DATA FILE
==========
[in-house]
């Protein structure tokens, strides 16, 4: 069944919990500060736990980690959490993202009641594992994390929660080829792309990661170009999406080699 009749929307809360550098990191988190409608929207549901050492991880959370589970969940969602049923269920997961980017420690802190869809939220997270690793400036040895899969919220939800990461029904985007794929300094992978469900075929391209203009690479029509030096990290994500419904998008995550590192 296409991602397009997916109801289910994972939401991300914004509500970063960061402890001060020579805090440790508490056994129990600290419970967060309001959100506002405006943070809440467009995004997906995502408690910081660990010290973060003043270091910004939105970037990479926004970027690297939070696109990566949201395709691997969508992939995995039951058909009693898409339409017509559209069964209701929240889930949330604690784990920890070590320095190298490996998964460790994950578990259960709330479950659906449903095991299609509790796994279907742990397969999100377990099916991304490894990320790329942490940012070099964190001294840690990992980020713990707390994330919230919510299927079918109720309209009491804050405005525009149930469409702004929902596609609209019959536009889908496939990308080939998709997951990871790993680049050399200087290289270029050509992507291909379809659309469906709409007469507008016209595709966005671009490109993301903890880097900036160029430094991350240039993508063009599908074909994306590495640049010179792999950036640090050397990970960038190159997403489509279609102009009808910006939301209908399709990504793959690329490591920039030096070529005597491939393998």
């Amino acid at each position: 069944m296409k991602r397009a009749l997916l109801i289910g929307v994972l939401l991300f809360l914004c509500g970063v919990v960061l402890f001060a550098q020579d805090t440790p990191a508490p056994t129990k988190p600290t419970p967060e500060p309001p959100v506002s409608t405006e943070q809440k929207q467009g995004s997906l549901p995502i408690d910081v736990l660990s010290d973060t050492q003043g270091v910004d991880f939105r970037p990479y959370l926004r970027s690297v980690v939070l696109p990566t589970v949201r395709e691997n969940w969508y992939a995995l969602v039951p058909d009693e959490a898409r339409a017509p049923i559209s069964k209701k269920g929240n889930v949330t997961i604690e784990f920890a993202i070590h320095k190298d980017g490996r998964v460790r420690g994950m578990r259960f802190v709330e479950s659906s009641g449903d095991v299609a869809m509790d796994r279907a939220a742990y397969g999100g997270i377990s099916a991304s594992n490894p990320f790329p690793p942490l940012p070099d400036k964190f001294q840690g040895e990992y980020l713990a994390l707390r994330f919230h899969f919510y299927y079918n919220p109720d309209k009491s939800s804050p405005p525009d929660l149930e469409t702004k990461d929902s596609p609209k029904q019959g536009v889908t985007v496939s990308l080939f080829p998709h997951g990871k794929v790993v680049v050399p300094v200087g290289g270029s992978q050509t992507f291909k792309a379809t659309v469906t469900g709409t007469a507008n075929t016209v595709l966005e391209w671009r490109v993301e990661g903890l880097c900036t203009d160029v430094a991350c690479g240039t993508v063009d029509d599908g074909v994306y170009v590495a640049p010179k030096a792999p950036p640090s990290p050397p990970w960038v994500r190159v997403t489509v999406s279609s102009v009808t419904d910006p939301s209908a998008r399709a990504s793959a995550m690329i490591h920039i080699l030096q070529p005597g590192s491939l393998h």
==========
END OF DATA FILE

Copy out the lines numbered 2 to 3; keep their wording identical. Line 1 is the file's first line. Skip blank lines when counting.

């Protein structure tokens, strides 16, 4: 069944919990500060736990980690959490993202009641594992994390929660080829792309990661170009999406080699 009749929307809360550098990191988190409608929207549901050492991880959370589970969940969602049923269920997961980017420690802190869809939220997270690793400036040895899969919220939800990461029904985007794929300094992978469900075929391209203009690479029509030096990290994500419904998008995550590192 296409991602397009997916109801289910994972939401991300914004509500970063960061402890001060020579805090440790508490056994129990600290419970967060309001959100506002405006943070809440467009995004997906995502408690910081660990010290973060003043270091910004939105970037990479926004970027690297939070696109990566949201395709691997969508992939995995039951058909009693898409339409017509559209069964209701929240889930949330604690784990920890070590320095190298490996998964460790994950578990259960709330479950659906449903095991299609509790796994279907742990397969999100377990099916991304490894990320790329942490940012070099964190001294840690990992980020713990707390994330919230919510299927079918109720309209009491804050405005525009149930469409702004929902596609609209019959536009889908496939990308080939998709997951990871790993680049050399200087290289270029050509992507291909379809659309469906709409007469507008016209595709966005671009490109993301903890880097900036160029430094991350240039993508063009599908074909994306590495640049010179792999950036640090050397990970960038190159997403489509279609102009009808910006939301209908399709990504793959690329490591920039030096070529005597491939393998």
């Amino acid at each position: 069944m296409k991602r397009a009749l997916l109801i289910g929307v994972l939401l991300f809360l914004c509500g970063v919990v960061l402890f001060a550098q020579d805090t440790p990191a508490p056994t129990k988190p600290t419970p967060e500060p309001p959100v506002s409608t405006e943070q809440k929207q467009g995004s997906l549901p995502i408690d910081v736990l660990s010290d973060t050492q003043g270091v910004d991880f939105r970037p990479y959370l926004r970027s690297v980690v939070l696109p990566t589970v949201r395709e691997n969940w969508y992939a995995l969602v039951p058909d009693e959490a898409r339409a017509p049923i559209s069964k209701k269920g929240n889930v949330t997961i604690e784990f920890a993202i070590h320095k190298d980017g490996r998964v460790r420690g994950m578990r259960f802190v709330e479950s659906s009641g449903d095991v299609a869809m509790d796994r279907a939220a742990y397969g999100g997270i377990s099916a991304s594992n490894p990320f790329p690793p942490l940012p070099d400036k964190f001294q840690g040895e990992y980020l713990a994390l707390r994330f919230h899969f919510y299927y079918n919220p109720d309209k009491s939800s804050p405005p525009d929660l149930e469409t702004k990461d929902s596609p609209k029904q019959g536009v889908t985007v496939s990308l080939f080829p998709h997951g990871k794929v790993v680049v050399p300094v200087g290289g270029s992978q050509t992507f291909k792309a379809t659309v469906t469900g709409t007469a507008n075929t016209v595709l966005e391209w671009r490109v993301e990661g903890l880097c900036t203009d160029v430094a991350c690479g240039t993508v063009d029509d599908g074909v994306y170009v590495a640049p010179k030096a792999p950036p640090s990290p050397p990970w960038v994500r190159v997403t489509v999406s279609s102009v009808t419904d910006p939301s209908a998008r399709a990504s793959a995550m690329i490591h920039i080699l030096q070529p005597g590192s491939l393998h």